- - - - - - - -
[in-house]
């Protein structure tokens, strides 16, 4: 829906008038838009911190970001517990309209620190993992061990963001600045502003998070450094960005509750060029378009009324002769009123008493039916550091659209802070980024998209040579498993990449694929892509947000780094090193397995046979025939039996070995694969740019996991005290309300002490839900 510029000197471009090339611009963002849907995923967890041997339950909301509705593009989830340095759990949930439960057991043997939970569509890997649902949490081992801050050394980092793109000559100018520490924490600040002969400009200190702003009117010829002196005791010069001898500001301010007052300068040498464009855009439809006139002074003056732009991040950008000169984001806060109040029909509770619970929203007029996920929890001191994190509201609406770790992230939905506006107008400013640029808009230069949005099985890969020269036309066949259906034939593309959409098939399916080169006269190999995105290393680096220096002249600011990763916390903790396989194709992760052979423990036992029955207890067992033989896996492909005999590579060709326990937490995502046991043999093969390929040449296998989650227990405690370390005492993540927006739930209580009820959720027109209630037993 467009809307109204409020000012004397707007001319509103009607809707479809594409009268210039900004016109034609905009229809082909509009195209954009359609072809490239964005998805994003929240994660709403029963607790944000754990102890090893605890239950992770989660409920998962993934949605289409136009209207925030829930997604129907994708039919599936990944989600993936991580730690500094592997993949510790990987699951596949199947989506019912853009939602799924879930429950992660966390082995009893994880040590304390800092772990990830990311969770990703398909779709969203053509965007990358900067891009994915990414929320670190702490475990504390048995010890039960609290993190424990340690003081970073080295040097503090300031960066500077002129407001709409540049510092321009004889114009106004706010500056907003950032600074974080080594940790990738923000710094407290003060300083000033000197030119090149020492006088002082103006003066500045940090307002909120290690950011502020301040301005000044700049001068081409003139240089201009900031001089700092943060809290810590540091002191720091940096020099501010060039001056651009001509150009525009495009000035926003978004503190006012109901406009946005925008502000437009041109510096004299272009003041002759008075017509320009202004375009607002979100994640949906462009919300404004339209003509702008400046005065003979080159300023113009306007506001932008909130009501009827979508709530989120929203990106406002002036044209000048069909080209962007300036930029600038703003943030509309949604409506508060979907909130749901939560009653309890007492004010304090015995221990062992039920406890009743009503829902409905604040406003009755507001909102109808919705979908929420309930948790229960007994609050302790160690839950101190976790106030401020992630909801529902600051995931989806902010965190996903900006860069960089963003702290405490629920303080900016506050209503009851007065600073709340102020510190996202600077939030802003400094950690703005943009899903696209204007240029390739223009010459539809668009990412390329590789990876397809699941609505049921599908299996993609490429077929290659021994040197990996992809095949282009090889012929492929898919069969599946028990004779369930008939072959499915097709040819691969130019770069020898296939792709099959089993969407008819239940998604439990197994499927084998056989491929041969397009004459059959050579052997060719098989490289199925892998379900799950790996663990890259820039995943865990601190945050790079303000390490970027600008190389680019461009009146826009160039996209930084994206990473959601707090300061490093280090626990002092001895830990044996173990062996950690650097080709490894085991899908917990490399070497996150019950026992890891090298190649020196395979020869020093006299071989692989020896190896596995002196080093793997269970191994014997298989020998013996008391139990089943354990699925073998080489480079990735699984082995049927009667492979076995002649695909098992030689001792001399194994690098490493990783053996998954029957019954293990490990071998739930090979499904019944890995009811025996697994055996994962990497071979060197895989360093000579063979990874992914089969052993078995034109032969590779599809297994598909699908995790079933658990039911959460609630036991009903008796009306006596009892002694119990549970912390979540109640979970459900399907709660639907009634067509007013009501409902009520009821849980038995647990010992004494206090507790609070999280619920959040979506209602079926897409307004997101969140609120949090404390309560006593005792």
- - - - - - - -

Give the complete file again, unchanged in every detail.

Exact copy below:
[in-house]
């Protein structure tokens, strides 16, 4: 829906008038838009911190970001517990309209620190993992061990963001600045502003998070450094960005509750060029378009009324002769009123008493039916550091659209802070980024998209040579498993990449694929892509947000780094090193397995046979025939039996070995694969740019996991005290309300002490839900 510029000197471009090339611009963002849907995923967890041997339950909301509705593009989830340095759990949930439960057991043997939970569509890997649902949490081992801050050394980092793109000559100018520490924490600040002969400009200190702003009117010829002196005791010069001898500001301010007052300068040498464009855009439809006139002074003056732009991040950008000169984001806060109040029909509770619970929203007029996920929890001191994190509201609406770790992230939905506006107008400013640029808009230069949005099985890969020269036309066949259906034939593309959409098939399916080169006269190999995105290393680096220096002249600011990763916390903790396989194709992760052979423990036992029955207890067992033989896996492909005999590579060709326990937490995502046991043999093969390929040449296998989650227990405690370390005492993540927006739930209580009820959720027109209630037993 467009809307109204409020000012004397707007001319509103009607809707479809594409009268210039900004016109034609905009229809082909509009195209954009359609072809490239964005998805994003929240994660709403029963607790944000754990102890090893605890239950992770989660409920998962993934949605289409136009209207925030829930997604129907994708039919599936990944989600993936991580730690500094592997993949510790990987699951596949199947989506019912853009939602799924879930429950992660966390082995009893994880040590304390800092772990990830990311969770990703398909779709969203053509965007990358900067891009994915990414929320670190702490475990504390048995010890039960609290993190424990340690003081970073080295040097503090300031960066500077002129407001709409540049510092321009004889114009106004706010500056907003950032600074974080080594940790990738923000710094407290003060300083000033000197030119090149020492006088002082103006003066500045940090307002909120290690950011502020301040301005000044700049001068081409003139240089201009900031001089700092943060809290810590540091002191720091940096020099501010060039001056651009001509150009525009495009000035926003978004503190006012109901406009946005925008502000437009041109510096004299272009003041002759008075017509320009202004375009607002979100994640949906462009919300404004339209003509702008400046005065003979080159300023113009306007506001932008909130009501009827979508709530989120929203990106406002002036044209000048069909080209962007300036930029600038703003943030509309949604409506508060979907909130749901939560009653309890007492004010304090015995221990062992039920406890009743009503829902409905604040406003009755507001909102109808919705979908929420309930948790229960007994609050302790160690839950101190976790106030401020992630909801529902600051995931989806902010965190996903900006860069960089963003702290405490629920303080900016506050209503009851007065600073709340102020510190996202600077939030802003400094950690703005943009899903696209204007240029390739223009010459539809668009990412390329590789990876397809699941609505049921599908299996993609490429077929290659021994040197990996992809095949282009090889012929492929898919069969599946028990004779369930008939072959499915097709040819691969130019770069020898296939792709099959089993969407008819239940998604439990197994499927084998056989491929041969397009004459059959050579052997060719098989490289199925892998379900799950790996663990890259820039995943865990601190945050790079303000390490970027600008190389680019461009009146826009160039996209930084994206990473959601707090300061490093280090626990002092001895830990044996173990062996950690650097080709490894085991899908917990490399070497996150019950026992890891090298190649020196395979020869020093006299071989692989020896190896596995002196080093793997269970191994014997298989020998013996008391139990089943354990699925073998080489480079990735699984082995049927009667492979076995002649695909098992030689001792001399194994690098490493990783053996998954029957019954293990490990071998739930090979499904019944890995009811025996697994055996994962990497071979060197895989360093000579063979990874992914089969052993078995034109032969590779599809297994598909699908995790079933658990039911959460609630036991009903008796009306006596009892002694119990549970912390979540109640979970459900399907709660639907009634067509007013009501409902009520009821849980038995647990010992004494206090507790609070999280619920959040979506209602079926897409307004997101969140609120949090404390309560006593005792």